TCAFF: Our Terrible Country


The Main 3 Sat, Nov 7, 2015 1:00 PM
Film Info
Premiere Status:Minnesota Premiere
English Title:TCAFF: Our Terrible Country
Program:Twin Cities Arab Film Festival
Hosted Events
Release Year:2014
Runtime:96 min
Type:Feature Documentary
Festivals & Awards:Grand Prize of International Competition at FID Marseille, 2014
Prix Ulysse CCAS-Agglomération de Montpellier of International Competition Doc
Cinemed Festival, Montpellier/France, 2014
Best International Film, Forumdoc Festival Belo Horizonte/ Brazil, 2014
Best Audience and Best Youth Jury Awards, Punto de Vista Festival/Spain, 2015
Honorary Mention at PortoPostDOC Festival/Portugal, 2014
Director:Mohammad Ali Atassi
Cinematographer:Ziad Homsi
Editor:Marwan Ziadeh
Screenwriter:Mohammad Ali Atassi


Post-film panel discussion (Ticket revenue from this screening will be donated to help Syrian Refugees at abroad)

Our Terrible Country portrays the fraught journey of well-known Syrian intellectual Yassin al-Haj Saleh and photographer Ziad Homsi. After meeting in Douma, a suburb of Damascus, the two travel together through a war-torn Syria to Raqqa in the northeast. Yassin, age 53, spent 16 years in prison for belonging to the Syrian left and in 2011, and was forced underground to serve that country’s popular uprising. When they arrive in Raqqa, the city is occupied by the "Islamic State in Iraq and Levant" (ISIL). Saleh flees to Istanbul to write for the revolution, while his wife Samira remains in Douma. Ziad – briefly abducted on his way back to Douma – joins Yassin after his release, hoping to return home soon.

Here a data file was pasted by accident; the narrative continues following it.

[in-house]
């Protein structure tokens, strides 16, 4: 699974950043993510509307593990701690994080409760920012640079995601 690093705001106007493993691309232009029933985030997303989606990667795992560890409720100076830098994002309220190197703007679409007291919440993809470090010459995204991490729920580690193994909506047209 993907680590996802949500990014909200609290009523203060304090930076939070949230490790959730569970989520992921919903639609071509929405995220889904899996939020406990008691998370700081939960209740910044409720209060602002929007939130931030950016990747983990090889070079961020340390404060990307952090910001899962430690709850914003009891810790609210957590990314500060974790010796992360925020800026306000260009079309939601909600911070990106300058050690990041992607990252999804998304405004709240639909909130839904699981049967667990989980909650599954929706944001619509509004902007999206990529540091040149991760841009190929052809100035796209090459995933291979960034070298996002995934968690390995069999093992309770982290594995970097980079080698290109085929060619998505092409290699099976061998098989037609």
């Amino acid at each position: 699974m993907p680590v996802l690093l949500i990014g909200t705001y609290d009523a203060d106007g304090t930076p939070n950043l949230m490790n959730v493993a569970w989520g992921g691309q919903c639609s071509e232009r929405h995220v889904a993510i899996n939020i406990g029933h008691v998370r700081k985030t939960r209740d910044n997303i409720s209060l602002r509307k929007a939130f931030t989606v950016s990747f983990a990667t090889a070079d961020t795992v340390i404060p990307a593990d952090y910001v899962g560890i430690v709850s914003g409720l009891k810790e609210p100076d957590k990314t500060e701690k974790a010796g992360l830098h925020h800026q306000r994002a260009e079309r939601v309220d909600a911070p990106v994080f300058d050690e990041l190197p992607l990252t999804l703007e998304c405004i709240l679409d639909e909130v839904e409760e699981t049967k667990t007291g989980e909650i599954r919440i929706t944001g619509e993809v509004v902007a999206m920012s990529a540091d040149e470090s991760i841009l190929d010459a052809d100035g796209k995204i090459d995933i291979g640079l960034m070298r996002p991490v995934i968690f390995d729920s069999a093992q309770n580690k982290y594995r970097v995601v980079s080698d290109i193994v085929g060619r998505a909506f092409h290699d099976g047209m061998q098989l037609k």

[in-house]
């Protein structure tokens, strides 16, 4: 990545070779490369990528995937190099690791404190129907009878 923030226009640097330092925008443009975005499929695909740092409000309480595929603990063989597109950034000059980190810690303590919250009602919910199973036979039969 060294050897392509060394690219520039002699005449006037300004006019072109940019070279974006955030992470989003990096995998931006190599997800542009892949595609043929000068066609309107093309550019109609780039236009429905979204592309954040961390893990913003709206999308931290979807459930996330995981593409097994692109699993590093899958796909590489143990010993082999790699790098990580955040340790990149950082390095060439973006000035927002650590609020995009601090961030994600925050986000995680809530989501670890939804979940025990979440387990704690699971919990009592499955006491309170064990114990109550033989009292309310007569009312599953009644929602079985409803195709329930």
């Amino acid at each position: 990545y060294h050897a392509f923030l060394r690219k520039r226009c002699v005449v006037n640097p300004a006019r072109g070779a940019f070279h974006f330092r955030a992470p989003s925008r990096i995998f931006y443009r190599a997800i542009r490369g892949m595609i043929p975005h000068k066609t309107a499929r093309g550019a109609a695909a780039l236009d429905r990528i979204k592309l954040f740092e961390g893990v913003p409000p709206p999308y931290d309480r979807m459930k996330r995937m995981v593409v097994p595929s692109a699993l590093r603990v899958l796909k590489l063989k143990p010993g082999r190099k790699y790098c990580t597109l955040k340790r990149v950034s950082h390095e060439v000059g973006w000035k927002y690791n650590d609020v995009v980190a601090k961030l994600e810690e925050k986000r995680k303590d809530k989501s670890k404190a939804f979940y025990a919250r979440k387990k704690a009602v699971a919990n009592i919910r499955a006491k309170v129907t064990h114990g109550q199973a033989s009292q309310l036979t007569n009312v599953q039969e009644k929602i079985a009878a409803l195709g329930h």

Mohammad Ali Atassi is a journalist and documentary filmmaker. He was born in 1967 in Damascus, Syria. Atassi obtained a diploma in civil engineering from Damascus University in 1992 and a DEA in history from the Sorbonne Paris 4 in 1996. Since 2000, he has been writing for several Arab and international newspapers on political and cultural topics. In 2001, he directed a documentary examining the Syrian dissident Riad Turk’s 18 years in prison. Atassi explored Turk’s political positions on the Syrian revolution in a second documentary Ibn Al Am Online (2012). Atassi’s award-winning films have been shown in several festivals worldwide.